The Marriage of Figaro
Comic opera in four acts by Wolfgang Amadeus Mozart
Libretto by Lorenzo Da Ponte
Based on the comedy by Beaumarchais
Conducted by Nicola Luisotti
Directed by John Copley
Sept. 21-Oct. 22, 2010
In a season heavy on warhorses, San Francisco Opera needed a light touch with Mozart’s major-key musings on philandering and fidelity. This opera buffa, prone as it is to heavy-handed interpretation and syrupy-slow pacing, calls for a spry cast that can sprint between comic set pieces and stirring arias, all the while keeping the musical themes in perfect balance with the overwrought plot details.
So it’s entirely gratifying that the company has resurrected a potentially cumbersome masterpiece not just by dusting it off but by imbuing it with a freshness and grace that truly reflect the timelessness of the composer’s music. “The Marriage of Figaro” is more than 200 years old, and yet this lively presentation of a classic serves as a testament to Mozart’s ageless appeal.
Director John Copley deserves the effusive praise the company has lavished on him, his fourth time staging this production. (On opening night, General Director David Gockley bestowed him with the San Francisco Opera Medal, the company’s highest honor, for his 30 engagements over three decades with this organization.) Copley’s ability to coax subtleties of humor from the principals, all the while zipping them around Zack Brown’s durable set (designed in 1982), makes the performance sail by on waves of merriment and lilting melody. Music director Nicola Luisotti conducted Mozart’s ebullient score (the first of three collaborations with librettist Lorenzo Da Ponte) with a spritely pace; the maestro also requested that the pit be raised two feet for this engagement, replicating the 18th-century placement of the orchestra on par with the audience, and it served to lift the music in the Opera House to a level of intimate lucidity rarely heard before.
But Mozart’s work sparkles brightest when matched with brilliant voices, and the cast on opening night proved it. Luca Pisaroni, the Italian bass-baritone in the title role, brings the right mix of bravado and playfulness to his interpretation of Figaro, shadowing his famous first-act aria, “Se vuol ballare,” with a just-you-wait spunkiness, signaling that he won’t let the count thwart his wedding plans. His bride-to-be, Susanna, knows how to play along with his mercurial temperament, and American soprano Danielle De Niese sings the role with the requisite buoyancy and airy charm. This marks her first appearance with the company, and it comes a scant year after her acclaimed debut at the Met in the same role. Her full, round tone here has been noted as a departure from the soubrette style that has become expected in the part. Yet she uses her more mature voice to great advantage, rendering Susanna as a wiser, less flighty woman who knows how to manipulate a situation to her advantage, especially in her dealings with the count. As the latter, baritone Lucas Meachem sings Almaviva as neither a buffoon nor a boor, but simply as a lust-besotted man at odds with his own presumably high morals. Though his lower register was often hard to discern (perhaps a result of the raised volume from the pit) his mid-range was convincing, aiding him in the subtle characterization he creates.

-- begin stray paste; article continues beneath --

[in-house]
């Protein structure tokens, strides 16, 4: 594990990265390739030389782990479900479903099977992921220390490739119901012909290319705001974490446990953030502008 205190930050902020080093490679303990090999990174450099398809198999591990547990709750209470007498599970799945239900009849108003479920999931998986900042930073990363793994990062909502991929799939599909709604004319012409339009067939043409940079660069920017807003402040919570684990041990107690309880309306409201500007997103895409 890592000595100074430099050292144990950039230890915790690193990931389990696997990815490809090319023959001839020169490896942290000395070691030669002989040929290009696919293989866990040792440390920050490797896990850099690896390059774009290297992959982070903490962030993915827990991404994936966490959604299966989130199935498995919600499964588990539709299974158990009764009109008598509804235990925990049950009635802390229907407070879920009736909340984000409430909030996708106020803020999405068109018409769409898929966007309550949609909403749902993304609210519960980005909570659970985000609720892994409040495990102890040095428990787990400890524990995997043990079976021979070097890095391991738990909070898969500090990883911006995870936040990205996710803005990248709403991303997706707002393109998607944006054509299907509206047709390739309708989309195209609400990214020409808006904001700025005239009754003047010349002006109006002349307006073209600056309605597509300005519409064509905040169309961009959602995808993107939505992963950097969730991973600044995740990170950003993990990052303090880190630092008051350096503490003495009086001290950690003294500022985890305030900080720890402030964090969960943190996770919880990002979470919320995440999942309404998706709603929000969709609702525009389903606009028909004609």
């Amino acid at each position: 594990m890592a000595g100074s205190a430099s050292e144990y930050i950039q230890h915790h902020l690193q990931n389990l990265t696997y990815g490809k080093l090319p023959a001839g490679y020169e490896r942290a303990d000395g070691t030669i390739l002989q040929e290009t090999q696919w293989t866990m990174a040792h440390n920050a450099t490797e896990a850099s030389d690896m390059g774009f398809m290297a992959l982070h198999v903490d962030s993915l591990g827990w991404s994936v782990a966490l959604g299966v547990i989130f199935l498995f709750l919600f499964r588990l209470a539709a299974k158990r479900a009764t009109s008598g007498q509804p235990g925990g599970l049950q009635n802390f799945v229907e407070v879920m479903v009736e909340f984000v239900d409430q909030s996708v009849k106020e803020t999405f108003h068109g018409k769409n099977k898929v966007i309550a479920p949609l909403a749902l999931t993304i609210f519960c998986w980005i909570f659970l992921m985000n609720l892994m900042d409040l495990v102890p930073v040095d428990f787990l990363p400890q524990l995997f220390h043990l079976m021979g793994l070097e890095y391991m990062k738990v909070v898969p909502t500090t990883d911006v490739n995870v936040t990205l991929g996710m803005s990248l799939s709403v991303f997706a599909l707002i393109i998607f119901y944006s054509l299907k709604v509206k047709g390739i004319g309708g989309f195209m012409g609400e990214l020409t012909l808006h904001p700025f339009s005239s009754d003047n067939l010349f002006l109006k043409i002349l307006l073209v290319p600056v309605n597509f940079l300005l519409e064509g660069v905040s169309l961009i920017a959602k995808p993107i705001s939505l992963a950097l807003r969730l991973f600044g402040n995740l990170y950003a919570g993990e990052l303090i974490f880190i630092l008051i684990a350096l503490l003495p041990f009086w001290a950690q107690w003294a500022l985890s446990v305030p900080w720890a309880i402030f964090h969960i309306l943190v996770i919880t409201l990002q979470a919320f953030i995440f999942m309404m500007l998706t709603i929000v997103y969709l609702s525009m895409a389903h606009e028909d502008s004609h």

As the Countess, Ellie Dehn showed us the elegant pain she felt in her “Porgi amor” aria, her ornamentation evoking the sadness of lost love. Her supple voice, which moves with ease between despair and giddiness and magnanimity, serves her well as she traverses the libretto’s emotional gamut. To a great degree, the plot’s intricacies—the cross-dressing schemes, the planned tricks to catch the Count in his infidelity, and the ultimate forgiveness that comes from a kind heart—rest on the shoulders of the soprano who sings this key role. Not only does Dehn acquit herself, but she also gives a star-making performance, one she will reprise in Houston. She is quite simply beguiling. (Though the principal casting will change for the last three performances of this run, Dehn will remain, and she’s reason enough to see this production minus its marquee names.)
Other members of the strong cast work as a true ensemble. Mezzo Catherine Cook (a regular with this company, and a trouper with a remarkable roster of roles) sings Marcellina with comic verve and delightful, over-the-top histrionics. John Del Caro makes the pompous Dr. Bartolo less oily and more endearing, especially during the sextet in the third act when he announces that he will marry Marcellina, implausible as that seems (remember, this is a comic opera). Only Michèle Losier, in the trouser role of Cherubino, disappoints. Though she tackles her part as the love-stricken page with abandon, playing up the slapstick and pratfalls, her portrayal of the amorous youth lacks the budding virility that would make us believe all the lusty entreaties inherent in the role.
Though many may complain that the production starts out a bit languorously before galloping to the breathtakingly fast dénouement, it’s a minor point (and one that may well disappear during the run). So, too, it’s easy to dismiss the quibble that not all the business onstage is all that funny. (Again, this is comic opera, so it’s the thought that counts more than the execution.) Despite its small flaws, this production of “Figaro” marries whimsy and musicality in a delightfully harmonious union.